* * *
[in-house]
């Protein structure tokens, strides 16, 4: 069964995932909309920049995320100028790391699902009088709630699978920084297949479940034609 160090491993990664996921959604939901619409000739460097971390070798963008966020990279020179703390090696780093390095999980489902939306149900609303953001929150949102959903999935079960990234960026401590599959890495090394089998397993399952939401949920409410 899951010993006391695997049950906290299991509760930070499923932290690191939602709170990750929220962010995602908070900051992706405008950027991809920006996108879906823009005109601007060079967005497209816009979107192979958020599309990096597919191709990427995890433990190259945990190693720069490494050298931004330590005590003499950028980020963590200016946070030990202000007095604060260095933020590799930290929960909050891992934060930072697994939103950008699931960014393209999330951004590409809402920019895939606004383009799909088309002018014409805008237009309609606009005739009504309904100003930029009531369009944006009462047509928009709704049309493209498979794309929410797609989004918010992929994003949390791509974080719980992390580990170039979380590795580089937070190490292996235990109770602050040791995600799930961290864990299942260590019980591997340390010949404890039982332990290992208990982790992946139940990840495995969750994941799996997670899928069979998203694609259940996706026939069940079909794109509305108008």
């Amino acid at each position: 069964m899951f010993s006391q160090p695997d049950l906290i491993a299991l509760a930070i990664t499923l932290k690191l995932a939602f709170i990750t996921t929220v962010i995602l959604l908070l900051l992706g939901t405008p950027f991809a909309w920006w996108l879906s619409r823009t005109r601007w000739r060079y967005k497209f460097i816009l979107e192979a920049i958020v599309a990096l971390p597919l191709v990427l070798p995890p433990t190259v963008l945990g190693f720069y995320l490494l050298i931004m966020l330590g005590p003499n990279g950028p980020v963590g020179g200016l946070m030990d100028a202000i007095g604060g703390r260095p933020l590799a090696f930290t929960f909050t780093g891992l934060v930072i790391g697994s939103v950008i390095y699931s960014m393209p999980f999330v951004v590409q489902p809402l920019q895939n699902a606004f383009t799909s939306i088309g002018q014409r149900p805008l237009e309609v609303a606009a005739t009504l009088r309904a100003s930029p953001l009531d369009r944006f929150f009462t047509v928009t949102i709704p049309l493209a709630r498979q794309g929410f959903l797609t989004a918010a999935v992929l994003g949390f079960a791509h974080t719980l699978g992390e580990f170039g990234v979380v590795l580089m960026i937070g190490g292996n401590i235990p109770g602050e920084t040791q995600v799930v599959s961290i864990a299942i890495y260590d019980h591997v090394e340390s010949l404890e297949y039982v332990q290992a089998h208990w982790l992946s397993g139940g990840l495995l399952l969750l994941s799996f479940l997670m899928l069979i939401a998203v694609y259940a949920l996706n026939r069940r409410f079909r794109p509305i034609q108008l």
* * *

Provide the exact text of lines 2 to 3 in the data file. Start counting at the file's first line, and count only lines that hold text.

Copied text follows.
């Protein structure tokens, strides 16, 4: 069964995932909309920049995320100028790391699902009088709630699978920084297949479940034609 160090491993990664996921959604939901619409000739460097971390070798963008966020990279020179703390090696780093390095999980489902939306149900609303953001929150949102959903999935079960990234960026401590599959890495090394089998397993399952939401949920409410 899951010993006391695997049950906290299991509760930070499923932290690191939602709170990750929220962010995602908070900051992706405008950027991809920006996108879906823009005109601007060079967005497209816009979107192979958020599309990096597919191709990427995890433990190259945990190693720069490494050298931004330590005590003499950028980020963590200016946070030990202000007095604060260095933020590799930290929960909050891992934060930072697994939103950008699931960014393209999330951004590409809402920019895939606004383009799909088309002018014409805008237009309609606009005739009504309904100003930029009531369009944006009462047509928009709704049309493209498979794309929410797609989004918010992929994003949390791509974080719980992390580990170039979380590795580089937070190490292996235990109770602050040791995600799930961290864990299942260590019980591997340390010949404890039982332990290992208990982790992946139940990840495995969750994941799996997670899928069979998203694609259940996706026939069940079909794109509305108008």
């Amino acid at each position: 069964m899951f010993s006391q160090p695997d049950l906290i491993a299991l509760a930070i990664t499923l932290k690191l995932a939602f709170i990750t996921t929220v962010i995602l959604l908070l900051l992706g939901t405008p950027f991809a909309w920006w996108l879906s619409r823009t005109r601007w000739r060079y967005k497209f460097i816009l979107e192979a920049i958020v599309a990096l971390p597919l191709v990427l070798p995890p433990t190259v963008l945990g190693f720069y995320l490494l050298i931004m966020l330590g005590p003499n990279g950028p980020v963590g020179g200016l946070m030990d100028a202000i007095g604060g703390r260095p933020l590799a090696f930290t929960f909050t780093g891992l934060v930072i790391g697994s939103v950008i390095y699931s960014m393209p999980f999330v951004v590409q489902p809402l920019q895939n699902a606004f383009t799909s939306i088309g002018q014409r149900p805008l237009e309609v609303a606009a005739t009504l009088r309904a100003s930029p953001l009531d369009r944006f929150f009462t047509v928009t949102i709704p049309l493209a709630r498979q794309g929410f959903l797609t989004a918010a999935v992929l994003g949390f079960a791509h974080t719980l699978g992390e580990f170039g990234v979380v590795l580089m960026i937070g190490g292996n401590i235990p109770g602050e920084t040791q995600v799930v599959s961290i864990a299942i890495y260590d019980h591997v090394e340390s010949l404890e297949y039982v332990q290992a089998h208990w982790l992946s397993g139940g990840l495995l399952l969750l994941s799996f479940l997670m899928l069979i939401a998203v694609y259940a949920l996706n026939r069940r409410f079909r794109p509305i034609q108008l």